Transcript for Hidden Camera Experiment: Young Kids Drawn to Guns
And now, we turn to the groundbreaking news here at home today. From Yale university, about American children and guns. Every hour, a child is rushed to the emergency room because of gunshots. And ABC's anchor, David Muir, is here on a story we've been working on together for nearly a year. David? That's right, Diane. The two of us teaming up and traveling across this country. And on the eve of our special report, "Young guns," later, the Numbers rorpted in the journal "Pediatrics." Looking at children and guns. Take a look. They are eye-opening. The new Numbers are arresting. One child or teenager every hour, injured by a firearm in this country. The study, tonight, revealing that 7,391 children rushed to the hospital every year with those gun injuries. So often, accidents in the home. 453 of those children die at the hospital. You've seen it often when it's an accident inside the home. Yes, I have. And it's devastating. Reporter: Dr. Robert latter of Lennox hospital of New York, has spent many years in the E.R. At one point, the doctor saying he was seeing gunshots in children twice a week. He says the new window into the E.R., into the horror seen with children and guns, he's been witnessing firsthand for some time. These are gunshot wounds that have happened inside the home, generally? They're a result of accidents where a gun safe is left unlocked. And teens and children gain access. Reporter: Tonight, the authors of the study calling this a national health problem. And for nearly a year, ABC news has traveled coast-to-coast, into neighborhoods where the Numbers tell us one in three homes in America have a gun. 1.7 million children live in a home with an unlocked and loaded firearm. And as part of our reporting, an experiment. We turn to the parents who say they've taught their children gun safety. Those parents agreed to take part at an elementary school in St. Petersburg, Florida. Seven hidden cameras. And for half the kids, reinforcing the message with a teacher. Who shows them the NRA Eddie eagle. Guiding them through the program. Don't touch. Leave the area. Tell an adult. Reporter: And the police come in with a gun safety class, repeating the message. And just listen to the children who have it down. Stop. Don't touch. Leave the area. Tell an adult. Reporter: Just a few days later, the police come in to place two real, unloaded guns inside the classroom. The teacher running the experiment, telling the children, they're there for a memory test. And she has to go for a second. But there's candy on the table. Among the pairs of children, William and griffin there, in their case, ten minutes after this. Don't mess with it. Reporter: There is this. One child looking down the barrel of the gun. I can't see. I told you. Reporter: His friend, about to do the same. I'm just seeing -- Reporter: Both of them, already having looked down the barrel by the time they call an Help? Help? Help? Help? Help? Anyone? We found a gun. Two guns. I mean, three. Two guns. Reporter: From a control room, the professor and the police watching. To look down the barrel. Reporter: And the parents who agreed to it all, looking, too. Friday night, you'll hear from the parents. The children watch the video with them. And, Diane, you begin the conversation Friday night about whether or not parents out there ever really ask the neighbors or their friends' parents if there's a gun in the home, whether it's lock, loaded or put away. We want to hear from everyone, joining forces on all sides of this issue. Thank you, David.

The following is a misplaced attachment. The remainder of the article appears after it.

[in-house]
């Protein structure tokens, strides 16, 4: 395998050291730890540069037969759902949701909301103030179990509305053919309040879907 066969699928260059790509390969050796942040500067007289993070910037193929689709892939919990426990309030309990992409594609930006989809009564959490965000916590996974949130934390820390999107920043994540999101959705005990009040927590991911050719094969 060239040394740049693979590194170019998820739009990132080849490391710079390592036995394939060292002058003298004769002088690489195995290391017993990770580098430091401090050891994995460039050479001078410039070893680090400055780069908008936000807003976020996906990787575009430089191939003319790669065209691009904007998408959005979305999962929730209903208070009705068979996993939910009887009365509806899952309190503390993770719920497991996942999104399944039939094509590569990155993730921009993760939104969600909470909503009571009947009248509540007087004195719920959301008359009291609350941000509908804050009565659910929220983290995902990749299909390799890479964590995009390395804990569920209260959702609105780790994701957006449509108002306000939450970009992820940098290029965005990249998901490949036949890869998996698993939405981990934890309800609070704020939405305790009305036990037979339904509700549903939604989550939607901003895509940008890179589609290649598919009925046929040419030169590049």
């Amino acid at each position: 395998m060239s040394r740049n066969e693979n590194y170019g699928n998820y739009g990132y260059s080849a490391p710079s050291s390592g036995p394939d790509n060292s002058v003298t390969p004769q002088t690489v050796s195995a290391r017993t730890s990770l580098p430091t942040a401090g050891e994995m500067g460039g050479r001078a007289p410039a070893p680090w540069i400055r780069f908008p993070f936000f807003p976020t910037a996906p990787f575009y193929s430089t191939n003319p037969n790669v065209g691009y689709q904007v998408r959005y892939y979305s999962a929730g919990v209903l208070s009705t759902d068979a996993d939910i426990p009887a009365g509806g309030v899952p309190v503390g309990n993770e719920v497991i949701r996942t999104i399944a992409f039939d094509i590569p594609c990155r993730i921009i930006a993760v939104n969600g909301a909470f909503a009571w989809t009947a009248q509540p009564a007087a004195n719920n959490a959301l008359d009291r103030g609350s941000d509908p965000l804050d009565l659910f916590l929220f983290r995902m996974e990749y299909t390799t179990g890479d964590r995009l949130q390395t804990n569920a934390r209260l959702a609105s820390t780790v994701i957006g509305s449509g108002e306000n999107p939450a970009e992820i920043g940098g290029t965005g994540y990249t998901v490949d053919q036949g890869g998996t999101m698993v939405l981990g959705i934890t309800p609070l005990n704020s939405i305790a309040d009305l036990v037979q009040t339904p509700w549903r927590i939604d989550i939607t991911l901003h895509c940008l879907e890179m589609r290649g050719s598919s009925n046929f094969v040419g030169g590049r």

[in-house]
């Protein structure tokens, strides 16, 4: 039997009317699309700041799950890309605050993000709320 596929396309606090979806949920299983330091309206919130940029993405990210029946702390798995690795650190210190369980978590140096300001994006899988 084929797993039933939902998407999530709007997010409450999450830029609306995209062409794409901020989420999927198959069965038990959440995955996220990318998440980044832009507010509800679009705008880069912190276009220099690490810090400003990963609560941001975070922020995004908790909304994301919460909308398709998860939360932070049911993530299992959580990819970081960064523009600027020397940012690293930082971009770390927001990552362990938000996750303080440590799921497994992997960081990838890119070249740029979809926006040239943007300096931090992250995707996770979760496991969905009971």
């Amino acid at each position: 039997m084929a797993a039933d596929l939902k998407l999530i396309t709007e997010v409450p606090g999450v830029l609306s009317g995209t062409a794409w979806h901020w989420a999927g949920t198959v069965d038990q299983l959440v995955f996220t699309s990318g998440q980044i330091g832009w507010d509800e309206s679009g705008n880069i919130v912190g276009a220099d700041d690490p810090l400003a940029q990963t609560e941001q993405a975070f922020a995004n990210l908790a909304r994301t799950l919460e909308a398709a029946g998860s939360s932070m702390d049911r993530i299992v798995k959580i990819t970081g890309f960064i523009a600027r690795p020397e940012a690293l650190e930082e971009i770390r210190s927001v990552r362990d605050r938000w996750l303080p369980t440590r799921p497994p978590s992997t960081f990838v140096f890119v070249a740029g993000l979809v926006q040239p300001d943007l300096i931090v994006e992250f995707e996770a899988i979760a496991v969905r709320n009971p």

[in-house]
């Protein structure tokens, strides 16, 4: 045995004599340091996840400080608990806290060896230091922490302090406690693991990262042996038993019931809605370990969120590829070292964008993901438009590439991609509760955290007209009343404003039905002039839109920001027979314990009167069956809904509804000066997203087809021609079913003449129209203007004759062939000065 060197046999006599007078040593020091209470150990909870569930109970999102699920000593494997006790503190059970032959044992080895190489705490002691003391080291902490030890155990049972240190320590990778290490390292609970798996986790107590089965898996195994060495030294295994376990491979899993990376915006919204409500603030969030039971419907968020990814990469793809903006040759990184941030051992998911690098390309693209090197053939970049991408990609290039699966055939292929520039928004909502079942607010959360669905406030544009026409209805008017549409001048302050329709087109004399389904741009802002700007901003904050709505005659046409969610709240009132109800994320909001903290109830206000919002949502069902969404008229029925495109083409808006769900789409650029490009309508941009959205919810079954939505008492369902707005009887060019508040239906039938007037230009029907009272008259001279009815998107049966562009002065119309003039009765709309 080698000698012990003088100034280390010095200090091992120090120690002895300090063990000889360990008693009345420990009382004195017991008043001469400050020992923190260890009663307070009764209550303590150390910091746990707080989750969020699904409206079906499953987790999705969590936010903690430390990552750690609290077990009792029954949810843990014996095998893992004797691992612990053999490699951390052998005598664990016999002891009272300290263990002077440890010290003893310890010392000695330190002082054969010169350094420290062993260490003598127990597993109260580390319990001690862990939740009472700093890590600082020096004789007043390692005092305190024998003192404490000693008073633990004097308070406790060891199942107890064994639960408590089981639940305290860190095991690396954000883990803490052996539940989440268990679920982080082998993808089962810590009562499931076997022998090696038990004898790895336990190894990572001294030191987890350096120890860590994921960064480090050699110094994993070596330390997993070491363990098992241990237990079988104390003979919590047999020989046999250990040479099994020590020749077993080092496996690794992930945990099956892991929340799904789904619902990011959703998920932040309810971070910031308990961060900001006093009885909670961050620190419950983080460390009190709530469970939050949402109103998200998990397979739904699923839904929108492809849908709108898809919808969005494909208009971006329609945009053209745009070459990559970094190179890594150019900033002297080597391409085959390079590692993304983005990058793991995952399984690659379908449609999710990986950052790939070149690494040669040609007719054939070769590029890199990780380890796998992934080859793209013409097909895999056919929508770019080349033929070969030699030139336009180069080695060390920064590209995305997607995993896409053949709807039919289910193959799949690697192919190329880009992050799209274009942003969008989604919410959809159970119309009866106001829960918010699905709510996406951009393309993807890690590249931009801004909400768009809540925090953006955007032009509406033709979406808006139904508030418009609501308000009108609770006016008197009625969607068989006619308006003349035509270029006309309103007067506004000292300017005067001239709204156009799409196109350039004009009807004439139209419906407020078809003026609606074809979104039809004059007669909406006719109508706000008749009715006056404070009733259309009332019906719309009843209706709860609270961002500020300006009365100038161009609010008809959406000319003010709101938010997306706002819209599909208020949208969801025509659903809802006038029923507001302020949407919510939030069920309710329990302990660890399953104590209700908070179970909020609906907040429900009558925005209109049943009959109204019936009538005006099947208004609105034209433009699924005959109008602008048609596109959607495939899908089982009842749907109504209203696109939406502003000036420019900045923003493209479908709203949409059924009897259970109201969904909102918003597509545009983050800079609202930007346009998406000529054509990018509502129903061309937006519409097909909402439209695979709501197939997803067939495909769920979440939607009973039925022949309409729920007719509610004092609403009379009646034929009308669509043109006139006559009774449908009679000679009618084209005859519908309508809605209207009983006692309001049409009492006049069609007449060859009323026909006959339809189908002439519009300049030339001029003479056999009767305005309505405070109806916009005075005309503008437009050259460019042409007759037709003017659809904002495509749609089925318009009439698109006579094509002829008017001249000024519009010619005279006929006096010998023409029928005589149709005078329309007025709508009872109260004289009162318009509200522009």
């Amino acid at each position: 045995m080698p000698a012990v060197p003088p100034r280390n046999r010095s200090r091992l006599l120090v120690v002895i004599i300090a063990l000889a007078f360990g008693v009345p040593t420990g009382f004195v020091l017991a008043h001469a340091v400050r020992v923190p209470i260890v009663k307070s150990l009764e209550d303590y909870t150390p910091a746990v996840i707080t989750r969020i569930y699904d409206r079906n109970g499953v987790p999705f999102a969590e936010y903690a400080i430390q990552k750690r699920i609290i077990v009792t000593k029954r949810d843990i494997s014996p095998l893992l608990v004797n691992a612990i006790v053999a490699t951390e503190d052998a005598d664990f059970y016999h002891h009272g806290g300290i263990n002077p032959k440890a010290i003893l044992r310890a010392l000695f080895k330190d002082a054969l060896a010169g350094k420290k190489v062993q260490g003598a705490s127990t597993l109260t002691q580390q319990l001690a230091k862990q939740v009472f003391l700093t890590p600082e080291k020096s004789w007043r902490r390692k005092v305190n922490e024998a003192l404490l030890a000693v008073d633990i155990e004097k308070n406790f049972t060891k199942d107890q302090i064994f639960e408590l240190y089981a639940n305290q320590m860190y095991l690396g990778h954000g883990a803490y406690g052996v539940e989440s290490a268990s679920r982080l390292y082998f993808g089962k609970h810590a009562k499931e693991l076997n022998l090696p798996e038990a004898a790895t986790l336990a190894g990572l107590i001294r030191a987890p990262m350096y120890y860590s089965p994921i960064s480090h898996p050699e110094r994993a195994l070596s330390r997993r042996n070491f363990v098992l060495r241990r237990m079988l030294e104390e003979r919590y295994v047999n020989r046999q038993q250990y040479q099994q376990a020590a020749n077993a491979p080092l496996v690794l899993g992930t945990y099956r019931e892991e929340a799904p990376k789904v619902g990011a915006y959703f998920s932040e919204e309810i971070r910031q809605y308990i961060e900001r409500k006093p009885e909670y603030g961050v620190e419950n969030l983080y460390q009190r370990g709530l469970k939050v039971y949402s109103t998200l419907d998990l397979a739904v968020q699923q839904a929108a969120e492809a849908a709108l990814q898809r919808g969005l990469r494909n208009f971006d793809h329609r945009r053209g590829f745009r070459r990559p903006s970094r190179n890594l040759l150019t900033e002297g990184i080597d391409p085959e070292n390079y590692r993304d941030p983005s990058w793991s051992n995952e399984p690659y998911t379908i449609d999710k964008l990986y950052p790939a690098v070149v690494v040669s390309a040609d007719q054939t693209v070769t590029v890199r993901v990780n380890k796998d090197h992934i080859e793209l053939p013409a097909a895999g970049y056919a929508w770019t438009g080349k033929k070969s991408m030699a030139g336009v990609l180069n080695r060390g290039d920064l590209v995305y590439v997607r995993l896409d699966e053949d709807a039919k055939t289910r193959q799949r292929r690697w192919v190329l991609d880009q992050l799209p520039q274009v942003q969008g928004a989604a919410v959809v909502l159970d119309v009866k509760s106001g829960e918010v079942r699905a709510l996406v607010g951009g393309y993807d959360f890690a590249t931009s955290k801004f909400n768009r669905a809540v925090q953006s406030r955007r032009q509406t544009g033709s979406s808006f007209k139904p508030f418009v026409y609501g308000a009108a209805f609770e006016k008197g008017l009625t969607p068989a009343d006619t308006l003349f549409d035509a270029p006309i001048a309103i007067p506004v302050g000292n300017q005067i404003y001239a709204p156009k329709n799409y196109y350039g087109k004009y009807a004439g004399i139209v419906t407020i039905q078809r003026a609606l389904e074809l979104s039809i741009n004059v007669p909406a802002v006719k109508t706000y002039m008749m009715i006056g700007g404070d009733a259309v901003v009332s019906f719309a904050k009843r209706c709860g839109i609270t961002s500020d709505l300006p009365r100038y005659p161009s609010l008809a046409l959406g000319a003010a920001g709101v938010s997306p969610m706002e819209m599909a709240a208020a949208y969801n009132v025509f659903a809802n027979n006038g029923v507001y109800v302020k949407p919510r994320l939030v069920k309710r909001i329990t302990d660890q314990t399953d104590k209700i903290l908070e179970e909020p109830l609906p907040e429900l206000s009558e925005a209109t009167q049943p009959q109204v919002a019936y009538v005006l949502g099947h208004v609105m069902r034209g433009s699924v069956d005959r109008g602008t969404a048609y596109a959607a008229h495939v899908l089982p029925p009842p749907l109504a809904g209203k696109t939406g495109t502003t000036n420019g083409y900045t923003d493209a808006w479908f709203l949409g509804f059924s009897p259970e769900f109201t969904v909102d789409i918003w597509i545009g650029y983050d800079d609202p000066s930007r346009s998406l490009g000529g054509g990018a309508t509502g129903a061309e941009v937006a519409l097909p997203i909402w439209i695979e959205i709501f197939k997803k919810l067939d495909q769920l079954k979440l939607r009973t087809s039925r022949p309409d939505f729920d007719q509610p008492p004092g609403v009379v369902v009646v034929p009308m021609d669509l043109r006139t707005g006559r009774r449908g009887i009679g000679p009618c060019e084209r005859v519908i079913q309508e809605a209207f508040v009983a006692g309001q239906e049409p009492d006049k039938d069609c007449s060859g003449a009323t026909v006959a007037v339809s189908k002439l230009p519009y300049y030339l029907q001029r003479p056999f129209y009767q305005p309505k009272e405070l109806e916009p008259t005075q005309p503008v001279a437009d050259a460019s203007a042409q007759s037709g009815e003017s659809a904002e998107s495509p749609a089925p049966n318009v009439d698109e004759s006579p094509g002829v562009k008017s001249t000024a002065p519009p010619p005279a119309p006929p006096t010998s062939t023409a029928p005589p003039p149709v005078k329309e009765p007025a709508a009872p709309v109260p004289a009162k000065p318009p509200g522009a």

This transcript has been automatically generated and may not be 100% accurate.